Then, I have a few other horses that I'm working with right now. A younger one, he just turned 8-years-old—Cantinori—that I feel really lucky to be riding. He's owned by [Aram Ampagoumain LLC]. He's another one where I would say learning about working with young horses is super rewarding. The few months I've had with him, it's been really helpful for me. 

Julia Murphy: Can you talk about some of the most important or favorable wins in your life? 

[00:13:45] Lucy Deslauriers: Right off the bat, getting able to compete in Lima, Peru, on the Pan-Am team in 2019 was a real highlight for me and my career. Like I said, when I started riding Hester, I never imagined that we would be able to go to Championships together. So, having that come together and then trying to use that as a stepping stone on our way to reach the Olympic team is something that I really look back fondly on. As a kid, I had only dreamed that we would get to do as I watched my parents to compete at that level. 

Similarly, getting into compete in the Nations Cup final in Barcelona in 2018. I jumped two clear rounds—I had a time fault in the second one, but that's—was a really big moment for me. I was the youngest one in the team and it felt like it was one of those first moments where I really proved to myself that when the time came, I am able to get it done and not let the pressure or prestige of a given event get to me. Again, that time fault, I think about all the time. It was so long ago, but it makes me hungry to get back to those moments and be better and perform for my team. So, I think those are two of the biggest ones. 

And then, this past fall, I won a four-star Grand Prix down here in Florida, and that was definitely one of my biggest wins. So yeah, those stand out. And, of course, other Nations Cups are always the pinnacle of the sport and something that you try to achieve time and time again. So, every one of those moments. I was on a team in Dublin, the Spruce Meadows Masters—definitely not taking those moments for granted as well.

Julia Murphy: And just to touch on the teams a little bit more, and you mentioned that age gap there, because you are pretty significantly younger than your other teammates. So, how does that make you feel? I'm sure you get this question all the time, but you've had so much success and you're so young—you're probably decades younger than some of the people who you ride on these teams with, especially looking at the Olympics. So, can you just touch on how that makes you feel?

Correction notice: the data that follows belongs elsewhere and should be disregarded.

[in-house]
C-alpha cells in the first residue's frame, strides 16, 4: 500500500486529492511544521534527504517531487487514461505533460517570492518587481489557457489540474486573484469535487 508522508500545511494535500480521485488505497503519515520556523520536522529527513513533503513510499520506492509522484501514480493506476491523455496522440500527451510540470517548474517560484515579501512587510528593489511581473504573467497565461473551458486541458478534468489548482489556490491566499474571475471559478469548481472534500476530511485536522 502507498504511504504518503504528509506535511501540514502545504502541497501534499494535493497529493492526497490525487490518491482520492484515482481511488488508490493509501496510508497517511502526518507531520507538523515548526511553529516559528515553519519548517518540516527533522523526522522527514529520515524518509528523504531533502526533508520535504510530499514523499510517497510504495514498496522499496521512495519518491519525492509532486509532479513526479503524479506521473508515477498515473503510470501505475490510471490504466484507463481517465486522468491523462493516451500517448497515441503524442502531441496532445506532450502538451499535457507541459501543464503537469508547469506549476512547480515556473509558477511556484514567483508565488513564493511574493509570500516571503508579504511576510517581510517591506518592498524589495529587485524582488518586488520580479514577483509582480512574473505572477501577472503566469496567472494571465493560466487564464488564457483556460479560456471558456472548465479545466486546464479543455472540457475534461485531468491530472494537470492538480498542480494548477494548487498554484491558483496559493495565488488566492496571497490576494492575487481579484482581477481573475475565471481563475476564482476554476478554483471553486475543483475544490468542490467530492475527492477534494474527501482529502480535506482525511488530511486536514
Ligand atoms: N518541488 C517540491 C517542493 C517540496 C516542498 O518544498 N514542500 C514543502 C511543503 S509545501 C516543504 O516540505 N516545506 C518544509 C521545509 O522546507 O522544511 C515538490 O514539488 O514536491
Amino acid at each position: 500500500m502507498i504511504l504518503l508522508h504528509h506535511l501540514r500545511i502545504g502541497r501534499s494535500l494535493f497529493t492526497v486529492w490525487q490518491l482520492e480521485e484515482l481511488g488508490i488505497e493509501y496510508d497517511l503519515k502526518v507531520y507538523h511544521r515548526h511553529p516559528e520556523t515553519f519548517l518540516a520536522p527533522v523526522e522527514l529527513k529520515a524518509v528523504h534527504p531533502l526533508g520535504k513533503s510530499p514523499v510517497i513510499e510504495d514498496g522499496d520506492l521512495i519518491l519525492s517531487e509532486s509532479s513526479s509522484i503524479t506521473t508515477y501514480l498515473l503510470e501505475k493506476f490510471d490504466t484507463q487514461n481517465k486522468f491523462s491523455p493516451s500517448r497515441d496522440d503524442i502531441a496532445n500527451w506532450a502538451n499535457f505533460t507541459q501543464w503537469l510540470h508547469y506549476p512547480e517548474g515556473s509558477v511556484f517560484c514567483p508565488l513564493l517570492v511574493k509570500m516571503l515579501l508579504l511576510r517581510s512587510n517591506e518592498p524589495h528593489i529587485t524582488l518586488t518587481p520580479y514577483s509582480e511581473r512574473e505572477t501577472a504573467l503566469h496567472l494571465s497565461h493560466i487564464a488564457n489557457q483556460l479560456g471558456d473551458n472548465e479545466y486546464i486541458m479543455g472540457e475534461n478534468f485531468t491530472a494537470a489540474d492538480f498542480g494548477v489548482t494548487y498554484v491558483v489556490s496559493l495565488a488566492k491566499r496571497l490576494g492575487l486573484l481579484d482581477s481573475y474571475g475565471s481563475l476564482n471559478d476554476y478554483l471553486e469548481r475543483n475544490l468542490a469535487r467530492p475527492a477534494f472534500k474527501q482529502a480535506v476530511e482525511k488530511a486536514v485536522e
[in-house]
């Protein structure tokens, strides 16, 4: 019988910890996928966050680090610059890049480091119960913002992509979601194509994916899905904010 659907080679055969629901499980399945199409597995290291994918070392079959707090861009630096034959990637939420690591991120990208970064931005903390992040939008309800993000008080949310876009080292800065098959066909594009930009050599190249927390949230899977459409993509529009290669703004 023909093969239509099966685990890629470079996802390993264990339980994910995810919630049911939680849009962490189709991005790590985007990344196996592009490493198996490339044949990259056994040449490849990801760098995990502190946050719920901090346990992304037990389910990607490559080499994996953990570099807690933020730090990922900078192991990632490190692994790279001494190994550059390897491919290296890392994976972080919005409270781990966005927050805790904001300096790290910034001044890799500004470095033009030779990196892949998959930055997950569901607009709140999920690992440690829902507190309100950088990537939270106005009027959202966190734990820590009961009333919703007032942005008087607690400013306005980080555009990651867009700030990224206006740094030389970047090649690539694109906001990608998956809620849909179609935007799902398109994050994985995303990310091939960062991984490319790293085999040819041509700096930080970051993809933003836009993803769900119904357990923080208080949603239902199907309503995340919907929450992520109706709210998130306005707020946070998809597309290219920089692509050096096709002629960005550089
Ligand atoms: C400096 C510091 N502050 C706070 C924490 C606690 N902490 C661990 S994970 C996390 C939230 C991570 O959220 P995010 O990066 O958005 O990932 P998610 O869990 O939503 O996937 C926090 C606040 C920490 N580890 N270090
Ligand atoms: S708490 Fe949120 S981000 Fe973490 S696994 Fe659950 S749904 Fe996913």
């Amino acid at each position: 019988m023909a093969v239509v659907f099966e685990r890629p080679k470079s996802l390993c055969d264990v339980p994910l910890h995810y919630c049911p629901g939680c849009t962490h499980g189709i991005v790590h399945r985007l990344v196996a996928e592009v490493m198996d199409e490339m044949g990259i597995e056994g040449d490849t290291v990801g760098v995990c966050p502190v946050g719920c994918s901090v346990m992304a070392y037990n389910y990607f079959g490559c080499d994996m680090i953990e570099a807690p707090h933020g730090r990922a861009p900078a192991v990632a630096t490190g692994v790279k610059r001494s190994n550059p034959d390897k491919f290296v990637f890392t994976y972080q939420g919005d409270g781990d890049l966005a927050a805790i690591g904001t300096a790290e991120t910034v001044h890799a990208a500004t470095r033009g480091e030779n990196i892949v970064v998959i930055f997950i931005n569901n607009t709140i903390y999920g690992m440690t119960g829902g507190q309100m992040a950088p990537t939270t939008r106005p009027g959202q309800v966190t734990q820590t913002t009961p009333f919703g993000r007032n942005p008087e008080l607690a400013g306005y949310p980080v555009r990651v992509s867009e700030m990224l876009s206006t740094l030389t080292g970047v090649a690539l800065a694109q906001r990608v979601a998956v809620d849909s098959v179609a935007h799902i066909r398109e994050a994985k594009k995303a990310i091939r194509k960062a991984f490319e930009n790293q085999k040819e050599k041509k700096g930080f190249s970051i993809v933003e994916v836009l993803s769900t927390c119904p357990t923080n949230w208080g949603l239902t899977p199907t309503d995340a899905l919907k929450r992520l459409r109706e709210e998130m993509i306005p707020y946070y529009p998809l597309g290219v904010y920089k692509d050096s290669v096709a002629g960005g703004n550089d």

[00:16:31] Lucy Deslauriers: Growing up around some of my idols in the sport like Beezie [Madden], McLain [Ward], Laura [Kraut], etc … getting to compete on teams with them, that’s what I dreamed about. Who would’ve thought that that would’ve happened so soon. So, when you get there, you have to embrace it. You know, take that moment and make your results happen and not wilt from that place of being in awe that you’re competing with those people. It’s a mix of recognizing the respect and success and dedication that those people have put into the sport to become mainstays on the team. But, at the same time, recognizing that as a young rider, that’s your chance to prove that you belong there too and that you can make it happen as well. So, there’s that balance. I think at the end of the day, when you’re selected for those teams and you’re getting ready to go in the ring and once you get in the ring, there’s no time to think about who you’re sitting next to or who you’re competing against. You just have to get it done.

Julia Murphy: Do you see yourself as one of those mainstays? Because, I think a lot of people do. 

[00:17:58] Lucy Deslauriers: No (laughs). I still feel incredibly lucky every time I get selected, [every time] I've been selected thus far. It's just about trying to establish a level of consistency and keeping my name in there if I can. But no, no. When I say [mainstays], I'm talking about, like I said, McLain, Laura, Beezie, Kent [Farrington], all of those guys who really lead American show jumping. 

Julia Murphy: But that could be you one day! I mean, it's probably likely to be you one day. So just that thought of—people will probably be saying that about you one day, which is really freaking cool.

[00:018:34] Lucy Deslauriers: Maybe one day, we'll hope. 

Julia Murphy: The shortlist just came out and obviously you're one of the 10. If you could like build your own Olympic team, who would be on it? Like if you and three other people, and you could do the alternate, too, who would it be?

[00:18:58] Lucy Deslauriers: I'm not going to go there (laughs). Obviously, all 10. The other nine riders and horse-rider combinations have been incredibly successful over the past bunch of months and have earned their place up there. So, I think that it'll really come down to who's peaking in the next month or two of competition. And then, you leave it up to the selectors to pick their team for who they think will do the best job in Tokyo. But again, there's obviously no wrong picks or anything, because everyone's at an incredibly high level right now, and they deserve to be there too. 

Julia Murphy: You talked about it a little bit before—Do you ever get nervous and how do you handle your nerves?